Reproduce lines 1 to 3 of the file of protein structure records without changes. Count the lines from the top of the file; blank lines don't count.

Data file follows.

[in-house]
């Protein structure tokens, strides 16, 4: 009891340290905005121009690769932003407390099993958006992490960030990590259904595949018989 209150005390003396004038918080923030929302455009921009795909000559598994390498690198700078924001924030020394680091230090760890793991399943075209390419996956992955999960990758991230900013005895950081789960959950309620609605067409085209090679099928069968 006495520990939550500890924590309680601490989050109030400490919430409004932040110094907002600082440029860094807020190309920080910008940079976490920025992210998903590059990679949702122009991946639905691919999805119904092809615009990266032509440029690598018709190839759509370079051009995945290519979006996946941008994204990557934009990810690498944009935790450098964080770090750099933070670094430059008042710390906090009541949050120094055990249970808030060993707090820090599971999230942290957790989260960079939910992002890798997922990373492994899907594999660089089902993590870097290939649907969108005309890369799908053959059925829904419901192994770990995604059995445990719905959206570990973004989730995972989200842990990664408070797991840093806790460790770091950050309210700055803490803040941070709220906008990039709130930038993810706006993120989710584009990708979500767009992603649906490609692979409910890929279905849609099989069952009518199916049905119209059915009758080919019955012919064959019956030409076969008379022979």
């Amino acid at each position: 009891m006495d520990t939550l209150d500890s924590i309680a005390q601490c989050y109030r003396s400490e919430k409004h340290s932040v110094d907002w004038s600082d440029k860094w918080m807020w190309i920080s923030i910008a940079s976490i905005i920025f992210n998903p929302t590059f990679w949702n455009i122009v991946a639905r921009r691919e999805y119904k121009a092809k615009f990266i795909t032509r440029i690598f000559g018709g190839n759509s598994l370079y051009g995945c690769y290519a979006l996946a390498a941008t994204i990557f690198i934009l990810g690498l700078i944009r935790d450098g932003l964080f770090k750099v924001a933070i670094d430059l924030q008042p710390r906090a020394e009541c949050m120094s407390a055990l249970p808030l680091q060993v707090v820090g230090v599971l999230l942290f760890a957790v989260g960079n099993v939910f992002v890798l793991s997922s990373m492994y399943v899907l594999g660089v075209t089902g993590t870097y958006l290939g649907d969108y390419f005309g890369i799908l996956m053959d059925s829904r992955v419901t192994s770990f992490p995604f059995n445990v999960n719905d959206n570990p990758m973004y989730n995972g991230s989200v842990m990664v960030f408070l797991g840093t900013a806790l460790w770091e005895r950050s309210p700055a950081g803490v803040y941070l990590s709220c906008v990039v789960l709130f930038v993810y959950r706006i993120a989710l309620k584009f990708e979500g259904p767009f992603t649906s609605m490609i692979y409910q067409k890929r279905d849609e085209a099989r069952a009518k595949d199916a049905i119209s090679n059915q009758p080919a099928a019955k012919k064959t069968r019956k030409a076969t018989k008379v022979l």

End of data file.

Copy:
[in-house]
């Protein structure tokens, strides 16, 4: 009891340290905005121009690769932003407390099993958006992490960030990590259904595949018989 209150005390003396004038918080923030929302455009921009795909000559598994390498690198700078924001924030020394680091230090760890793991399943075209390419996956992955999960990758991230900013005895950081789960959950309620609605067409085209090679099928069968 006495520990939550500890924590309680601490989050109030400490919430409004932040110094907002600082440029860094807020190309920080910008940079976490920025992210998903590059990679949702122009991946639905691919999805119904092809615009990266032509440029690598018709190839759509370079051009995945290519979006996946941008994204990557934009990810690498944009935790450098964080770090750099933070670094430059008042710390906090009541949050120094055990249970808030060993707090820090599971999230942290957790989260960079939910992002890798997922990373492994899907594999660089089902993590870097290939649907969108005309890369799908053959059925829904419901192994770990995604059995445990719905959206570990973004989730995972989200842990990664408070797991840093806790460790770091950050309210700055803490803040941070709220906008990039709130930038993810706006993120989710584009990708979500767009992603649906490609692979409910890929279905849609099989069952009518199916049905119209059915009758080919019955012919064959019956030409076969008379022979």
């Amino acid at each position: 009891m006495d520990t939550l209150d500890s924590i309680a005390q601490c989050y109030r003396s400490e919430k409004h340290s932040v110094d907002w004038s600082d440029k860094w918080m807020w190309i920080s923030i910008a940079s976490i905005i920025f992210n998903p929302t590059f990679w949702n455009i122009v991946a639905r921009r691919e999805y119904k121009a092809k615009f990266i795909t032509r440029i690598f000559g018709g190839n759509s598994l370079y051009g995945c690769y290519a979006l996946a390498a941008t994204i990557f690198i934009l990810g690498l700078i944009r935790d450098g932003l964080f770090k750099v924001a933070i670094d430059l924030q008042p710390r906090a020394e009541c949050m120094s407390a055990l249970p808030l680091q060993v707090v820090g230090v599971l999230l942290f760890a957790v989260g960079n099993v939910f992002v890798l793991s997922s990373m492994y399943v899907l594999g660089v075209t089902g993590t870097y958006l290939g649907d969108y390419f005309g890369i799908l996956m053959d059925s829904r992955v419901t192994s770990f992490p995604f059995n445990v999960n719905d959206n570990p990758m973004y989730n995972g991230s989200v842990m990664v960030f408070l797991g840093t900013a806790l460790w770091e005895r950050s309210p700055a950081g803490v803040y941070l990590s709220c906008v990039v789960l709130f930038v993810y959950r706006i993120a989710l309620k584009f990708e979500g259904p767009f992603t649906s609605m490609i692979y409910q067409k890929r279905d849609e085209a099989r069952a009518k595949d199916a049905i119209s090679n059915q009758p080919a099928a019955k012919k064959t069968r019956k030409a076969t018989k008379v022979l």